Shortly after leaving work yesterday, the distinct blue lights of an ambulance caught my attention. It was approaching quickly so I proceeded to slow down and pulled in allowing room for them to pass. With the ambulance ahead of me I witnessed what could only be described as panic. Some came to a complete stop by slamming on their brakes while others dangerously mounted footpaths and kerbs close to pedestrians. I began to wonder to what extent motorists are trained or prepared to react appropriately in these situations.
Emergency vehicles must get to the scene as quickly as possible and sometimes they can face several dangers in just getting there. Since time is of the essence, it’s critical that motorists and other road users know what to do so they don’t delay any emergency vehicles.
revealed that between the years 2007 to 2011, there was a total of 54 accidents involving emergency vehicles. As a result of these accidents, 81 people were injured and 2 people were killed.
The National Highway Traffic Safety Administration
(NHTSA) in the U.S. use the acronym SIREN to help drivers remember what to do in these situations. SIREN stands for:
When you notice the emergency vehicle keep the noise in the car to a minimum so you can hear if other emergency vehicles are nearby. Turning the radio down and opening the window can help. Observe the nearby roads for other emergency vehicles.
Check all your mirrors and surrounding areas, if the emergency vehicle is approaching from behind try to estimate the speed of the vehicle and plan your next move. Look out for pedestrians, cyclists, motorcyclists and other road users.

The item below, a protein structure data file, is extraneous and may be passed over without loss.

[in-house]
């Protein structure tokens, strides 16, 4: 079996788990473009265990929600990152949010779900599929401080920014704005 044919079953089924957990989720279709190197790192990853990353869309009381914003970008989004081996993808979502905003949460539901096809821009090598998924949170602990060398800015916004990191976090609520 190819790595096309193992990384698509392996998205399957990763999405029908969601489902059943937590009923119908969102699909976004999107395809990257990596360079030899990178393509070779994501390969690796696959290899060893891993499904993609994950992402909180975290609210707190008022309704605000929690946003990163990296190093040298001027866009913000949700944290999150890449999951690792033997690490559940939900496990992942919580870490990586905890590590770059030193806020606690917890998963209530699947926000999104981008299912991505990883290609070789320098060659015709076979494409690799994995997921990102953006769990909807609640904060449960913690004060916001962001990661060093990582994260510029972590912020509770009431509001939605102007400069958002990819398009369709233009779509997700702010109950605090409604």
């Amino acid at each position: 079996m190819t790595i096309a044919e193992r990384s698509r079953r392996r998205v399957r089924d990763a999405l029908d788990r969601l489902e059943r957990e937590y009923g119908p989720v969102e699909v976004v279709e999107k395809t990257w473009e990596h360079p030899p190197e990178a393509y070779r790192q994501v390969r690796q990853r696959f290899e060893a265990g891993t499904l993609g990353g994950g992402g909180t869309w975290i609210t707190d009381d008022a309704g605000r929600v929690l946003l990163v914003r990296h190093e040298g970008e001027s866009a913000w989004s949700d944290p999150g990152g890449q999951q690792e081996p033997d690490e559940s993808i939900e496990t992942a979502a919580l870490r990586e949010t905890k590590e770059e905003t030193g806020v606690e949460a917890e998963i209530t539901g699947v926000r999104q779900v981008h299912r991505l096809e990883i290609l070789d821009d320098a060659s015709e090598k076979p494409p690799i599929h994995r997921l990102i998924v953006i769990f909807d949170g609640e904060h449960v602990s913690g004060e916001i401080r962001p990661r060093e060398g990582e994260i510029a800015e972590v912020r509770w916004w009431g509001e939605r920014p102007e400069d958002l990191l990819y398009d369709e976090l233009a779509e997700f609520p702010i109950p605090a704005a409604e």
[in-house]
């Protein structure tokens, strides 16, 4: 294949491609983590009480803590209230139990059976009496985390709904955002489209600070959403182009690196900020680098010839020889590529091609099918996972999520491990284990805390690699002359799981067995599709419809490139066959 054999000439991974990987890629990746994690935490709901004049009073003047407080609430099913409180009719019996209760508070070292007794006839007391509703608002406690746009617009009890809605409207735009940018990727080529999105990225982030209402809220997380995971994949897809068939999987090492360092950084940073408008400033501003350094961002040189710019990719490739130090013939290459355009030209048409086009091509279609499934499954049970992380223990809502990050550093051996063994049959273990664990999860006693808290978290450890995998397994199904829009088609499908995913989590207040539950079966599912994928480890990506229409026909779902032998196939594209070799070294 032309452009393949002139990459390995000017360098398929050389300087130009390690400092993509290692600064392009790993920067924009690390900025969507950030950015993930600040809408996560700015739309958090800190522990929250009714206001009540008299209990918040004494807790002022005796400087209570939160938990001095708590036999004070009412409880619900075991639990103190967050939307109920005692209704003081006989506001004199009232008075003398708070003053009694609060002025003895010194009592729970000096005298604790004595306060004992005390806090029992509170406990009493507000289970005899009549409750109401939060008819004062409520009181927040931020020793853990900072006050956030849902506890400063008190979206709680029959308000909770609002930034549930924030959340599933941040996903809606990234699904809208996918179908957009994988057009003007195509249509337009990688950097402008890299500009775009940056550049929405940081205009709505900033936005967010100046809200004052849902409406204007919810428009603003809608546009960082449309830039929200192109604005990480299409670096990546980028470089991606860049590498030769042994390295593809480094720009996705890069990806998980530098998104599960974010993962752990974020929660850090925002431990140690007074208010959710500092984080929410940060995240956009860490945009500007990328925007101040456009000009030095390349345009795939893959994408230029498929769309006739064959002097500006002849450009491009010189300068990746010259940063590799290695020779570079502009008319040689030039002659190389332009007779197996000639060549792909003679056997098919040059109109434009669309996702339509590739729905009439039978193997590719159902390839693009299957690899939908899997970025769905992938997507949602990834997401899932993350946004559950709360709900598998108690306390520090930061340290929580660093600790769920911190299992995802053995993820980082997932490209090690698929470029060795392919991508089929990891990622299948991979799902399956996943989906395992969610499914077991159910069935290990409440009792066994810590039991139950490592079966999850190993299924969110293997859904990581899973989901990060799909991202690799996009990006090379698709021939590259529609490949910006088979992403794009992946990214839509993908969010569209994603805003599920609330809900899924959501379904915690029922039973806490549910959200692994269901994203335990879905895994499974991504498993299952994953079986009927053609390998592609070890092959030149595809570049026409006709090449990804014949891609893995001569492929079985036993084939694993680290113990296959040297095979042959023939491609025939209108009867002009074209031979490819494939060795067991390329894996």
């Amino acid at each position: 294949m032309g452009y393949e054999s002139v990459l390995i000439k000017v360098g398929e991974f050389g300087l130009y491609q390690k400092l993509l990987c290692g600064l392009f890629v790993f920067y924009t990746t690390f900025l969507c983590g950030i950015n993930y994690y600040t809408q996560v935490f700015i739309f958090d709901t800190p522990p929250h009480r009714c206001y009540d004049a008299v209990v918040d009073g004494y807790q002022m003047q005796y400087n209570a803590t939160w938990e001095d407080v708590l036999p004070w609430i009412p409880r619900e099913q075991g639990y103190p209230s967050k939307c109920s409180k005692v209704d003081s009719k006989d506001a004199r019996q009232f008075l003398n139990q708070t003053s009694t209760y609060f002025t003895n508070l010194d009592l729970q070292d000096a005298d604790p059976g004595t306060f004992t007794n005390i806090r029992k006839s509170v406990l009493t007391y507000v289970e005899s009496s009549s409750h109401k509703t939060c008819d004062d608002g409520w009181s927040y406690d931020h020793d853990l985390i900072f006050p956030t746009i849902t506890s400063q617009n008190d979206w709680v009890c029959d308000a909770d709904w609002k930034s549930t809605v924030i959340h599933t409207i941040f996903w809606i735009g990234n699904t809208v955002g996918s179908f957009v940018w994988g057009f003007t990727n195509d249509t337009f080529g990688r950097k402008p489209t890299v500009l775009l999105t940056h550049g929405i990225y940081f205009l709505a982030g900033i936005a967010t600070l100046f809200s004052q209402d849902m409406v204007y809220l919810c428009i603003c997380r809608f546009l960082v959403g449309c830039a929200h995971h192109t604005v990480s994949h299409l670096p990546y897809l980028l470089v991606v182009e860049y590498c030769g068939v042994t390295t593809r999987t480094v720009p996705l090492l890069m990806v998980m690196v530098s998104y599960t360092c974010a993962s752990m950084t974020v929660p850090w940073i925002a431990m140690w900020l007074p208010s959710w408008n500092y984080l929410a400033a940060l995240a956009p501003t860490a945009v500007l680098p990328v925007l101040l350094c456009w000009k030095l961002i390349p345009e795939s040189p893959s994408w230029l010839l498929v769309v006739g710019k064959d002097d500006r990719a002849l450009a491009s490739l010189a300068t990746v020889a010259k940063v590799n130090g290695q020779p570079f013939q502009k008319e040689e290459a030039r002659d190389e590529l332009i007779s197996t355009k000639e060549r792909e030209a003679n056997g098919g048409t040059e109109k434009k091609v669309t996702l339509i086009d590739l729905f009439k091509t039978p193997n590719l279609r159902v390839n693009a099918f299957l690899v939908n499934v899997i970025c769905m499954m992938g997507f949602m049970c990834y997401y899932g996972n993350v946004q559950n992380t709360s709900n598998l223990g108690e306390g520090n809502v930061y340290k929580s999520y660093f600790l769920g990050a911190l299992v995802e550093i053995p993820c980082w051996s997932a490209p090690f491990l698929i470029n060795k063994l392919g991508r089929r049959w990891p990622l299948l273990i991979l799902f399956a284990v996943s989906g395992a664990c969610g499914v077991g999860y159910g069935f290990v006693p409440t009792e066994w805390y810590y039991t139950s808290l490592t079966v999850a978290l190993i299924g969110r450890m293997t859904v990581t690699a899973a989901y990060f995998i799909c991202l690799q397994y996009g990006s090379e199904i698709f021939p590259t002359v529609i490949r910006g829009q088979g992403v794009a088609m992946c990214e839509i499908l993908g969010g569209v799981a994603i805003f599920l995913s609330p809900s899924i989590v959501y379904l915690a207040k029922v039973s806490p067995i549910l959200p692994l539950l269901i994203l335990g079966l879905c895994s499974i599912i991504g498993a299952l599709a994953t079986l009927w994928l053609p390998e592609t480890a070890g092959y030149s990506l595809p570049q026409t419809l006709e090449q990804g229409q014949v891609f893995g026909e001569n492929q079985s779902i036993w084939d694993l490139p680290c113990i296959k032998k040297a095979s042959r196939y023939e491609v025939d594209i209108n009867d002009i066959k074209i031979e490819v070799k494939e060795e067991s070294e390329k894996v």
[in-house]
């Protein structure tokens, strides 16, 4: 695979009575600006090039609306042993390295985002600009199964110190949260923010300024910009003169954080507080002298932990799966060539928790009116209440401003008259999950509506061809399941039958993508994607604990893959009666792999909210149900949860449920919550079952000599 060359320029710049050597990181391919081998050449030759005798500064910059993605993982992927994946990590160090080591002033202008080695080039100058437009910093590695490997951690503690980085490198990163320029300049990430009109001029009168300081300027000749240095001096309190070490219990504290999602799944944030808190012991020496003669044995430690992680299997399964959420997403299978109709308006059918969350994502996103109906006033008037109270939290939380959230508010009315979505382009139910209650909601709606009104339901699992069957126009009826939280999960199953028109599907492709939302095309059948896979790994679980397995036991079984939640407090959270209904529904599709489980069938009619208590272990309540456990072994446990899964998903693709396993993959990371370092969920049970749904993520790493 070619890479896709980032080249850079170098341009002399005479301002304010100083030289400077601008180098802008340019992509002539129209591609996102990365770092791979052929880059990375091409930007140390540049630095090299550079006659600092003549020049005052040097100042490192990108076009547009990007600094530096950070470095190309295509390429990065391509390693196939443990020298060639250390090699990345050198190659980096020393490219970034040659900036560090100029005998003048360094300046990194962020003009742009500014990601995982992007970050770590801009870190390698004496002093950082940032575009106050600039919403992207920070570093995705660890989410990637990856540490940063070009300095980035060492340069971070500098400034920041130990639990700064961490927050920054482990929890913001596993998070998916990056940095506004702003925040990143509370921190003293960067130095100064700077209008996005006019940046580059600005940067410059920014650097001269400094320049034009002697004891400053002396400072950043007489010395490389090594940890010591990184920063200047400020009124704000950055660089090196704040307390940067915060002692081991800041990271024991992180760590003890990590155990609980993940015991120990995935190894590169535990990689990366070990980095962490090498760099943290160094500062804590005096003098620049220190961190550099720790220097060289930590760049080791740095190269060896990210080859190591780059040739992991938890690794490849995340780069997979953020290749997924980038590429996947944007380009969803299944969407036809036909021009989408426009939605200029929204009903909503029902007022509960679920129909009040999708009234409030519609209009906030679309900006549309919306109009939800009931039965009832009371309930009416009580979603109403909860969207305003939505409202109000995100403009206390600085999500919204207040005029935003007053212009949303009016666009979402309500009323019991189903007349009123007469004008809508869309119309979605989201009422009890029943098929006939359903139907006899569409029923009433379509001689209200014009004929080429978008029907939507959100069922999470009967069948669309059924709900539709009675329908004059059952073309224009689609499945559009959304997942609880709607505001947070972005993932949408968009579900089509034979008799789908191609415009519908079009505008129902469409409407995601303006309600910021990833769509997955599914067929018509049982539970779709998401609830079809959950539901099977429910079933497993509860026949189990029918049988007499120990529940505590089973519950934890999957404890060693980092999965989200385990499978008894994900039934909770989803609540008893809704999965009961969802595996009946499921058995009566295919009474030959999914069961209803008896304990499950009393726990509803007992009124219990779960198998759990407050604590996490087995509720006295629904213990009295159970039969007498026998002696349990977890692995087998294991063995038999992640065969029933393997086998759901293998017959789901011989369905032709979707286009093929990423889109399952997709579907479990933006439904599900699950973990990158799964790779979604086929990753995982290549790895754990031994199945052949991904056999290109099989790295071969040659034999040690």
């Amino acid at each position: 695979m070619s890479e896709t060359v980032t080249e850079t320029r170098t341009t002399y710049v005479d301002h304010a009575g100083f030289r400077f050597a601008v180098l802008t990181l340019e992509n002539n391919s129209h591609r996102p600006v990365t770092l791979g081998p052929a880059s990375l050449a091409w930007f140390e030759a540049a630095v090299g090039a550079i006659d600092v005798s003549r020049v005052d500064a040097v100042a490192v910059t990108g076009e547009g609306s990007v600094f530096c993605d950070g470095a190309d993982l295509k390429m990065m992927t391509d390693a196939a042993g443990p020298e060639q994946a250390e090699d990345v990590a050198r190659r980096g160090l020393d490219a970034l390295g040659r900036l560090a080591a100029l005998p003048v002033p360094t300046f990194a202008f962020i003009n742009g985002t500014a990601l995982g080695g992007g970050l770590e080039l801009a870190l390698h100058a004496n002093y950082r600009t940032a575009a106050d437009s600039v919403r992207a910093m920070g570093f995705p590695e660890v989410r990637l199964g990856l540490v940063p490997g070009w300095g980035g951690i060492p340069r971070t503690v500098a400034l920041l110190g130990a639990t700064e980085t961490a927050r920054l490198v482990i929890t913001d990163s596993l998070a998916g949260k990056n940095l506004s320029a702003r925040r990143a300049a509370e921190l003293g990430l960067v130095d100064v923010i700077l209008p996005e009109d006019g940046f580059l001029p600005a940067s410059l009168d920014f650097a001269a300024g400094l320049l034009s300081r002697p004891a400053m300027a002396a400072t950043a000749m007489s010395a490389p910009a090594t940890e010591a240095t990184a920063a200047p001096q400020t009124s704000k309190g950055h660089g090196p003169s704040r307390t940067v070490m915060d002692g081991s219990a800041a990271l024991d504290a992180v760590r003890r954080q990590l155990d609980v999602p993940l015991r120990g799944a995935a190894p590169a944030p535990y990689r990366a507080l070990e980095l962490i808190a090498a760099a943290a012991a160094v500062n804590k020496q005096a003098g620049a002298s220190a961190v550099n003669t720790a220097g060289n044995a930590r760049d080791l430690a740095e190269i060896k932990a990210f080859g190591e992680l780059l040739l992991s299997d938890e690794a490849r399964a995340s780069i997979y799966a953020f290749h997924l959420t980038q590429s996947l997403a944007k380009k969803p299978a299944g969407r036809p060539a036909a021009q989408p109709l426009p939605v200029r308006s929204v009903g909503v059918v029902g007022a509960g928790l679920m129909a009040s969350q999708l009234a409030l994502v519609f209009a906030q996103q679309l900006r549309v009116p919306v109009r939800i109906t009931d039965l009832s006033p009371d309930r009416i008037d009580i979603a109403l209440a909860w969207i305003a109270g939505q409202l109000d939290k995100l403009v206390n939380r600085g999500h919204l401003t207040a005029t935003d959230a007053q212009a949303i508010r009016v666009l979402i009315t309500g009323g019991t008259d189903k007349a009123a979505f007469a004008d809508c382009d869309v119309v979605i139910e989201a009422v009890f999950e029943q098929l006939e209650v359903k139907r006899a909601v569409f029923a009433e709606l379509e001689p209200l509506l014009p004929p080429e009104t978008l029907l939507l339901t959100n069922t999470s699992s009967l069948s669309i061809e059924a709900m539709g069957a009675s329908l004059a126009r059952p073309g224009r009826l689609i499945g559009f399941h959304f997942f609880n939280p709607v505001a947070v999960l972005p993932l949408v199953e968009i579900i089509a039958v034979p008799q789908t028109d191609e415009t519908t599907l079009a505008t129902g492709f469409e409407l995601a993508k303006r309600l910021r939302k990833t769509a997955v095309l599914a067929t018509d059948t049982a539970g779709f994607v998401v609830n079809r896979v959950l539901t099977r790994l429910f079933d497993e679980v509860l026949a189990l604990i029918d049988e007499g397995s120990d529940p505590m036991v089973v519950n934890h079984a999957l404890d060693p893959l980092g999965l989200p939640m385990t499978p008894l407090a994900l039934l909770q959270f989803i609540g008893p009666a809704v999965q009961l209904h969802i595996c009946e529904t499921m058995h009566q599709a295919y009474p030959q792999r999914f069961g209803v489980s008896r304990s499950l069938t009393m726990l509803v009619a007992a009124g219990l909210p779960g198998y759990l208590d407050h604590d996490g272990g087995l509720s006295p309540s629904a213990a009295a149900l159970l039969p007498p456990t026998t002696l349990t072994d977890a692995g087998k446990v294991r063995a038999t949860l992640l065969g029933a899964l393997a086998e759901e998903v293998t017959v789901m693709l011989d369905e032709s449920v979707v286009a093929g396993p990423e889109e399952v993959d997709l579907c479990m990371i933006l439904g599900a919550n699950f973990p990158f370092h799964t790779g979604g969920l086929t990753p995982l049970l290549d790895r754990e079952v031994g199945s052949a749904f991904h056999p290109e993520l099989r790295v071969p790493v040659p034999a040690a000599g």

React quickly and scan all directions again before you move. Slow down and pull over if possible. Make sure you indicate the direction you intend to go and double check that you have given enough space for the vehicle to get through.
The next step is to re-enter the road. Scan in all directions and ensure that the road is free before merging and indicate. Keep an eye out for additional emergency vehicles.
A few things to avoid:
- Stopping at places that don't give the emergency vehicles enough room to go through.
- Trying to outpace or cut across an emergency vehicle.
- Tail gating emergency vehicles.
- Slamming on your brakes or swerving violently.
Next time an emergency vehicle approaches try to remember the SIREN